AI in the Common Interest
Public policies and institutions should be designed to ensure that innovations are improving the world; but as matters stand, many technologies are being deployed in a vacuum, with advances in artificial intelligence raising one red flag after another. The era of light-touch self-regulation must end.
LONDON – The tech world has generated a fresh abundance of front-page news in 2022. In October, Elon Musk bought Twitter – one of the main public communication platforms used by journalists, academics, businesses, and policymakers – and proceeded to fire most of its content-moderation staff, indicating that the company would rely instead on artificial intelligence.
Then, in November, a group of Meta employees revealed that they had devised an AI program capable of beating most humans in the strategy game Diplomacy. In Shenzhen, China, officials are using “digital twins” of thousands of 5G-connected mobile devices to monitor and manage flows of people, traffic, and energy consumption in real time. And with the latest iteration of ChatGPT’s language-prediction model, many are declaring the end of the college essay.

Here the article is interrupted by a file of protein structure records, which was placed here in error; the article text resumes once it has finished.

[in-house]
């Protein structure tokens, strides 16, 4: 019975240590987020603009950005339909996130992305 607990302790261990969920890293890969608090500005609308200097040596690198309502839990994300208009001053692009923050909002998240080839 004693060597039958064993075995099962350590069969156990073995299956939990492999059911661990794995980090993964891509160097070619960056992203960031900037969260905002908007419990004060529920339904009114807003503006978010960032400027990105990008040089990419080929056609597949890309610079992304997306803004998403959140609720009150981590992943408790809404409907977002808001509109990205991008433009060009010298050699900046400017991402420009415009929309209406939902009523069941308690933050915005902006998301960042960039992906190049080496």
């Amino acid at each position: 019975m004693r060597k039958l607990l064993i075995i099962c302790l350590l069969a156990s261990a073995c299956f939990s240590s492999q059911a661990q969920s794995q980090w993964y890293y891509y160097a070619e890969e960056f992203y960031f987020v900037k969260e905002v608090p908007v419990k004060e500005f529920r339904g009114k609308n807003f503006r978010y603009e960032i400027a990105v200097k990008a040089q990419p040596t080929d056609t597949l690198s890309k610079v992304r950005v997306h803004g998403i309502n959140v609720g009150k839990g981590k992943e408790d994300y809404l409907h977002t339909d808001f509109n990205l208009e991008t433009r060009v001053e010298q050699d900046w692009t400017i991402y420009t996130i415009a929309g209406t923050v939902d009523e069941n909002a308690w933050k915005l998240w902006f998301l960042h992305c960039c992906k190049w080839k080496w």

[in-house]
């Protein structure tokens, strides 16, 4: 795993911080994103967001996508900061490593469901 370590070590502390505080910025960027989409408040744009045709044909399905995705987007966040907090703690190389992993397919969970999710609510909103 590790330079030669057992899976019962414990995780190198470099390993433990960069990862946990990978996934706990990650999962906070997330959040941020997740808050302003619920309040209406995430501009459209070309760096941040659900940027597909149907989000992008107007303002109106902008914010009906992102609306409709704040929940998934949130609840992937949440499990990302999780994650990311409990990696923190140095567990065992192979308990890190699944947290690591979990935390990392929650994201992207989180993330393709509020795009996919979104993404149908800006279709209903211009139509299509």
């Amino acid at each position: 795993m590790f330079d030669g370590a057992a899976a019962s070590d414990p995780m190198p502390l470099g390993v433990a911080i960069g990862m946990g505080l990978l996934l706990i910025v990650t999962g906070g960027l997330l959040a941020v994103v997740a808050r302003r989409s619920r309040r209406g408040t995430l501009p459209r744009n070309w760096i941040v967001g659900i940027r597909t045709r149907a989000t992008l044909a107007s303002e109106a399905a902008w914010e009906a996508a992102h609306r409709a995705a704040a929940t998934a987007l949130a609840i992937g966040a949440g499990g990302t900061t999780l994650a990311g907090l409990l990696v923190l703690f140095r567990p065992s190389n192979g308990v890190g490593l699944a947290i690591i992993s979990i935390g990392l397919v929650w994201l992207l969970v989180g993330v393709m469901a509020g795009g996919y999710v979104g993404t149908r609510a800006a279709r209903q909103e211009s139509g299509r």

In short, it was a year in which already serious concerns about how technologies are being designed and used deepened into even more urgent misgivings. Who is in charge here? Who should be in charge? Public policies and institutions should be designed to ensure that innovations are improving the world, yet many technologies are currently being deployed in a vacuum. We need inclusive mission-oriented governance structures that are centered around a true common good. Capable governments can shape this technological revolution to serve the public interest.
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